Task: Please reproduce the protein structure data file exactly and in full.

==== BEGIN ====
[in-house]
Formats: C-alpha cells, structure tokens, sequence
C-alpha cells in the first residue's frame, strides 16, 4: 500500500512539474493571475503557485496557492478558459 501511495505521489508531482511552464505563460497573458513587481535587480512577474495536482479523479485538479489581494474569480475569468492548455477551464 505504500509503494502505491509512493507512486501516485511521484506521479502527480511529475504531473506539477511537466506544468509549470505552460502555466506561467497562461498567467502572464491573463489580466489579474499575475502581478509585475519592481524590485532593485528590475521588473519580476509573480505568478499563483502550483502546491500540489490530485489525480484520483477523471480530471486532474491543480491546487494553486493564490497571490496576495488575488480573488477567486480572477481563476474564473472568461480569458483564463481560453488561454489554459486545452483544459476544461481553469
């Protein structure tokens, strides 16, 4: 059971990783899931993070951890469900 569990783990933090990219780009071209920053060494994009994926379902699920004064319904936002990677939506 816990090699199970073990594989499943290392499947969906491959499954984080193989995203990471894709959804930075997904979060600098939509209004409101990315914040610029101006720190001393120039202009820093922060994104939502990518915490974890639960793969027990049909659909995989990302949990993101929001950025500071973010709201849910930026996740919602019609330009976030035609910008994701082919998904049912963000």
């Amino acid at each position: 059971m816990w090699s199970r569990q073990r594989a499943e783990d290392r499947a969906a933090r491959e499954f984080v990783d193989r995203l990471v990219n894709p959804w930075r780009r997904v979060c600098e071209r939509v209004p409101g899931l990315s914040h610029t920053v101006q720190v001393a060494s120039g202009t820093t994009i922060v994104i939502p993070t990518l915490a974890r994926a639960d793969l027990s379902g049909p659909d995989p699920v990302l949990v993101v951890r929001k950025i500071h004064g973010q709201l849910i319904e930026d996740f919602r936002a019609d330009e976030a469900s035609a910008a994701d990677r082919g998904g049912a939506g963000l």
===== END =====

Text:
[in-house]
Formats: C-alpha cells, structure tokens, sequence
C-alpha cells in the first residue's frame, strides 16, 4: 500500500512539474493571475503557485496557492478558459 501511495505521489508531482511552464505563460497573458513587481535587480512577474495536482479523479485538479489581494474569480475569468492548455477551464 505504500509503494502505491509512493507512486501516485511521484506521479502527480511529475504531473506539477511537466506544468509549470505552460502555466506561467497562461498567467502572464491573463489580466489579474499575475502581478509585475519592481524590485532593485528590475521588473519580476509573480505568478499563483502550483502546491500540489490530485489525480484520483477523471480530471486532474491543480491546487494553486493564490497571490496576495488575488480573488477567486480572477481563476474564473472568461480569458483564463481560453488561454489554459486545452483544459476544461481553469
């Protein structure tokens, strides 16, 4: 059971990783899931993070951890469900 569990783990933090990219780009071209920053060494994009994926379902699920004064319904936002990677939506 816990090699199970073990594989499943290392499947969906491959499954984080193989995203990471894709959804930075997904979060600098939509209004409101990315914040610029101006720190001393120039202009820093922060994104939502990518915490974890639960793969027990049909659909995989990302949990993101929001950025500071973010709201849910930026996740919602019609330009976030035609910008994701082919998904049912963000």
């Amino acid at each position: 059971m816990w090699s199970r569990q073990r594989a499943e783990d290392r499947a969906a933090r491959e499954f984080v990783d193989r995203l990471v990219n894709p959804w930075r780009r997904v979060c600098e071209r939509v209004p409101g899931l990315s914040h610029t920053v101006q720190v001393a060494s120039g202009t820093t994009i922060v994104i939502p993070t990518l915490a974890r994926a639960d793969l027990s379902g049909p659909d995989p699920v990302l949990v993101v951890r929001k950025i500071h004064g973010q709201l849910i319904e930026d996740f919602r936002a019609d330009e976030a469900s035609a910008a994701d990677r082919g998904g049912a939506g963000l």